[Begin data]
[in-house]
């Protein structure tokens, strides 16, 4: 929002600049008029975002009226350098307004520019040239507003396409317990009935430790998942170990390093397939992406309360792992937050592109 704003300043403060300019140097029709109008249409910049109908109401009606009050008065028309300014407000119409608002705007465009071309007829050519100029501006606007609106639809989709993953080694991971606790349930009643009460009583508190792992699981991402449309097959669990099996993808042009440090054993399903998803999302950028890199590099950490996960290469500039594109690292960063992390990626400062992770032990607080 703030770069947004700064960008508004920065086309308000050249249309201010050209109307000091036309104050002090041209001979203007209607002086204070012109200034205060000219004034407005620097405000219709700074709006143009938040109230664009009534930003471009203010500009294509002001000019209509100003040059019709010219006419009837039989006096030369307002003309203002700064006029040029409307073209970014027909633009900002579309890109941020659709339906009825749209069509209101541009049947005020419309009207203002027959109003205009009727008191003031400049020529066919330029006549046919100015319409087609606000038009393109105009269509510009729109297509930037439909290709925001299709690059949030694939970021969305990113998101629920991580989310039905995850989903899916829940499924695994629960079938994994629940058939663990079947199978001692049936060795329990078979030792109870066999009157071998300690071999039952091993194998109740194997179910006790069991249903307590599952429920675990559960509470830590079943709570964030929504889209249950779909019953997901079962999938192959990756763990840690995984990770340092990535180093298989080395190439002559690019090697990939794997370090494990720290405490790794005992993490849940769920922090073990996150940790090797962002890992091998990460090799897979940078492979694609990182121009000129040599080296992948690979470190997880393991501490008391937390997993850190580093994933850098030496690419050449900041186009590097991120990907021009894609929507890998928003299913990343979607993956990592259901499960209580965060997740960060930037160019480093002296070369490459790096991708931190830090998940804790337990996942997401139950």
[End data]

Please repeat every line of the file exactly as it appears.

[in-house]
């Protein structure tokens, strides 16, 4: 929002600049008029975002009226350098307004520019040239507003396409317990009935430790998942170990390093397939992406309360792992937050592109 704003300043403060300019140097029709109008249409910049109908109401009606009050008065028309300014407000119409608002705007465009071309007829050519100029501006606007609106639809989709993953080694991971606790349930009643009460009583508190792992699981991402449309097959669990099996993808042009440090054993399903998803999302950028890199590099950490996960290469500039594109690292960063992390990626400062992770032990607080 703030770069947004700064960008508004920065086309308000050249249309201010050209109307000091036309104050002090041209001979203007209607002086204070012109200034205060000219004034407005620097405000219709700074709006143009938040109230664009009534930003471009203010500009294509002001000019209509100003040059019709010219006419009837039989006096030369307002003309203002700064006029040029409307073209970014027909633009900002579309890109941020659709339906009825749209069509209101541009049947005020419309009207203002027959109003205009009727008191003031400049020529066919330029006549046919100015319409087609606000038009393109105009269509510009729109297509930037439909290709925001299709690059949030694939970021969305990113998101629920991580989310039905995850989903899916829940499924695994629960079938994994629940058939663990079947199978001692049936060795329990078979030792109870066999009157071998300690071999039952091993194998109740194997179910006790069991249903307590599952429920675990559960509470830590079943709570964030929504889209249950779909019953997901079962999938192959990756763990840690995984990770340092990535180093298989080395190439002559690019090697990939794997370090494990720290405490790794005992993490849940769920922090073990996150940790090797962002890992091998990460090799897979940078492979694609990182121009000129040599080296992948690979470190997880393991501490008391937390997993850190580093994933850098030496690419050449900041186009590097991120990907021009894609929507890998928003299913990343979607993956990592259901499960209580965060997740960060930037160019480093002296070369490459790096991708931190830090998940804790337990996942997401139950």